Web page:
Basic Plot Structure – Tragedy

Basic Plot Structure – Tragedy

Christopher Booker’s book The Seven Basic Plots: Why We Tell Stories outlines seven plots. One of these seven is ‘Tragedy.’ Opposite of ‘Overcoming the Monster,’ the hero does not reach his goal. The inner conflict is not solved. The story ends unhappily.

To begin with, the hero is part of a community. He has connections and relationships. This may be friendships, family, or marriage. A fatal flaw in the hero’s nature causes good intentions to fail. The hero breaks the bonds of loyalty with others. He makes a great mistake. Step by step the hero is separated from others. When the hero becomes aware of the mistake, his life is basically destroyed. This results in a fall of a good character. The final result is frequently death.

The plots of Booker’s ‘Tragedy’ are similar to classic Greek, Roman, and Shakespearean tragedies.

Tragedy Mini Lesson with Organizers


Students create a staggered flip organizer that explains Booker’s plot “Tragedy.” The organizer also contains a page for students to list examples from literature or pop culture. Next students answer a ‘Digging Deeper” question. For this lesson, the question asks students about the reason readers enjoy tragedies. Finally, three outline pages provide practice.

Get the printable here.

Tragedy Plot Description

All of Booker’s Plots

This video provides a short overview of each of the seven-story plots. After the first minute and a half, Lego scenes illustrate each plot type. Be ready to pause the film after each short scene for discussion.

Tragedy Plot Structure - Archetypes

The Greek Tragedy

Many Greek, Roman, and Shakespearean tragedies aren’t appropriate for upper elementary students. The story of “Ajax” by Sophocles can be shown in class. This illustrated version, created by a high school student, is excellent. The summary of the story goes into enough detail for students to complete the ‘Tragedy Outline’ assignment found in the printable.

Tragedy Plot - Ajax

Tragedy Examples 

Many of Shakespeare’s plays

    • Anthony and Cleopatra
    • Hamlet
    • Julius Caesar
    • King Lear
    • Macbeth
    • Othello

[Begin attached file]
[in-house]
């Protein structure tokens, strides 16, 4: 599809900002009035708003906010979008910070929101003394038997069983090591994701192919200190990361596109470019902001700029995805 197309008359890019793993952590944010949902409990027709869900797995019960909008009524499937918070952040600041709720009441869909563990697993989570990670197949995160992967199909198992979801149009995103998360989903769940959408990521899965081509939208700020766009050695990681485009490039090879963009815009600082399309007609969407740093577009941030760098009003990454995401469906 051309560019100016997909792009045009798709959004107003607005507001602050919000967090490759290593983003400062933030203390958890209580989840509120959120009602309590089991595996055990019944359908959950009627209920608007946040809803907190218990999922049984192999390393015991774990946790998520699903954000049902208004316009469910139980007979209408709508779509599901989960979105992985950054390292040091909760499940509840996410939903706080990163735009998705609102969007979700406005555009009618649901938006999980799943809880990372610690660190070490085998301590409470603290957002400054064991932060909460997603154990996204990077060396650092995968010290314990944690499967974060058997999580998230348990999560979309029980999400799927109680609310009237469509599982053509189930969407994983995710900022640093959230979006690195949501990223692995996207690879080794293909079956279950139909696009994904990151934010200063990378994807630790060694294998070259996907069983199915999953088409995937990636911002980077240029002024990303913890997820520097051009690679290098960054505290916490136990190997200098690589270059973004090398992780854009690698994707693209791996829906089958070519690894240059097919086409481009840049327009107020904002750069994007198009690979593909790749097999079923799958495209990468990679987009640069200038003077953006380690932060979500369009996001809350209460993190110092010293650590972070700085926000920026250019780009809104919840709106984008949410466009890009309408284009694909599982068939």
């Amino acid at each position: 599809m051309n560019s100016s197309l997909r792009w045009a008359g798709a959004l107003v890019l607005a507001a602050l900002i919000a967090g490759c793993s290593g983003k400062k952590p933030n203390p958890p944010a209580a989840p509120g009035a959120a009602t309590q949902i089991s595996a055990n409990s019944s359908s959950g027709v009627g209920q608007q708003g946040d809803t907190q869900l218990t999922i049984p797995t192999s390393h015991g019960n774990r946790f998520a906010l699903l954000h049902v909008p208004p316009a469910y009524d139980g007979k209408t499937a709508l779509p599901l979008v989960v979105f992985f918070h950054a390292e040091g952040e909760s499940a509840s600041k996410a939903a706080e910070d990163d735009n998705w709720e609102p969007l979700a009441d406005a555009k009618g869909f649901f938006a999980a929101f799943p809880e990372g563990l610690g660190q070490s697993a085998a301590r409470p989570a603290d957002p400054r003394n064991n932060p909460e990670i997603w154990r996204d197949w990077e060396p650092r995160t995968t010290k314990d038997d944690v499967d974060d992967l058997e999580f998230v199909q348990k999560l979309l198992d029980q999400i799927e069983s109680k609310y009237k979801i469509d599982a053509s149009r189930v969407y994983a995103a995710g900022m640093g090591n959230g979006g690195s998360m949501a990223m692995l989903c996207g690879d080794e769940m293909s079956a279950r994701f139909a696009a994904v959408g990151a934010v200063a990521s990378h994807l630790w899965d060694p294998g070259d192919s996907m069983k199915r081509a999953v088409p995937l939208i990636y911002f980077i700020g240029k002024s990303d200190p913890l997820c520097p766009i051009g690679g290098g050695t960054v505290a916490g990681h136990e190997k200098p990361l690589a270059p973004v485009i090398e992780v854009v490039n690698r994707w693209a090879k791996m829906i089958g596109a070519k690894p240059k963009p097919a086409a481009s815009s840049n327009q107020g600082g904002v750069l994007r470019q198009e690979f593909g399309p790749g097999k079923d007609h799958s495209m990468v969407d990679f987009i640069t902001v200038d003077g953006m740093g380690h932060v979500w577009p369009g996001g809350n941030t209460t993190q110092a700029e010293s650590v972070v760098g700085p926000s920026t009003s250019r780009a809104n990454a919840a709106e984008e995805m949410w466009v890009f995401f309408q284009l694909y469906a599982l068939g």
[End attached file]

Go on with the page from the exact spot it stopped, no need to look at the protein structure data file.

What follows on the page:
• Romeo and Juliet

The Giving Tree by Shel Silverstein:

This book portrays a selfless tree that gives everything she has to a boy throughout his life until she is reduced to a stump.

Bonnie and Clyde:

This story is based on two real people who embark on a crime spree in the 1930s, but their story ends tragically as law enforcement pursues them and ultimately guns them down.

Old Yeller by Fred Gipson:

The book tells the story of a boy and his dog in the Old West. Unfortunately, tragedy strikes when the dog contracts rabies and the boy must put him down.

Where the Red Fern Grows by Wilson Rawls:

The story of a boy and his two dogs who go on a hunting adventure together, but the dogs tragically die at the end, leaving the boy to come to terms with their loss.

Tuck Everlasting by Natalie Babbitt:

This book follows a family who has discovered the secret to eternal life, and the consequences that come with it.

The Velveteen Rabbit by Margery Williams:

This book tells the story of a stuffed rabbit who longs to become real, but eventually wears out and is thrown away.

West Side Story:

This modern retelling of Shakespeare’s Romeo and Juliet features rival gangs who clash violently, leading to the tragic deaths of several main characters.


The classic story of the Titanic depicts two star-crossed lovers aboard a doomed ship. However, their love is ultimately cut short by the tragedy of the ship’s sinking.

Peter Parker ‘Spiderman’ and Gwen Stacy:

In the comic book storyline of Peter Parker ‘Spiderman’ and Gwen Stacy, the villain Green Goblin throws Gwen Stacy, Peter Parker’s girlfriend, from a bridge. Despite Spiderman’s efforts, he is unable to save her, and she meets a tragic end.

Bridge to Terabithia by Katherine Paterson:

The story of a friendship between two children, Jess and Leslie, who create an imaginary world called Terabithia. However, Leslie tragically dies in an accident, leaving Jess to come to terms with her death and the end of their friendship.

In all of these examples, the characters experience a tragic end, whether due to their own actions or circumstances beyond their control, making them fitting examples of the Tragedy plot structure.

If you missed the link above for the handouts, here it is again:

Get the printable here.


Jump to the plot you are interested in using these links.

Gay Miller

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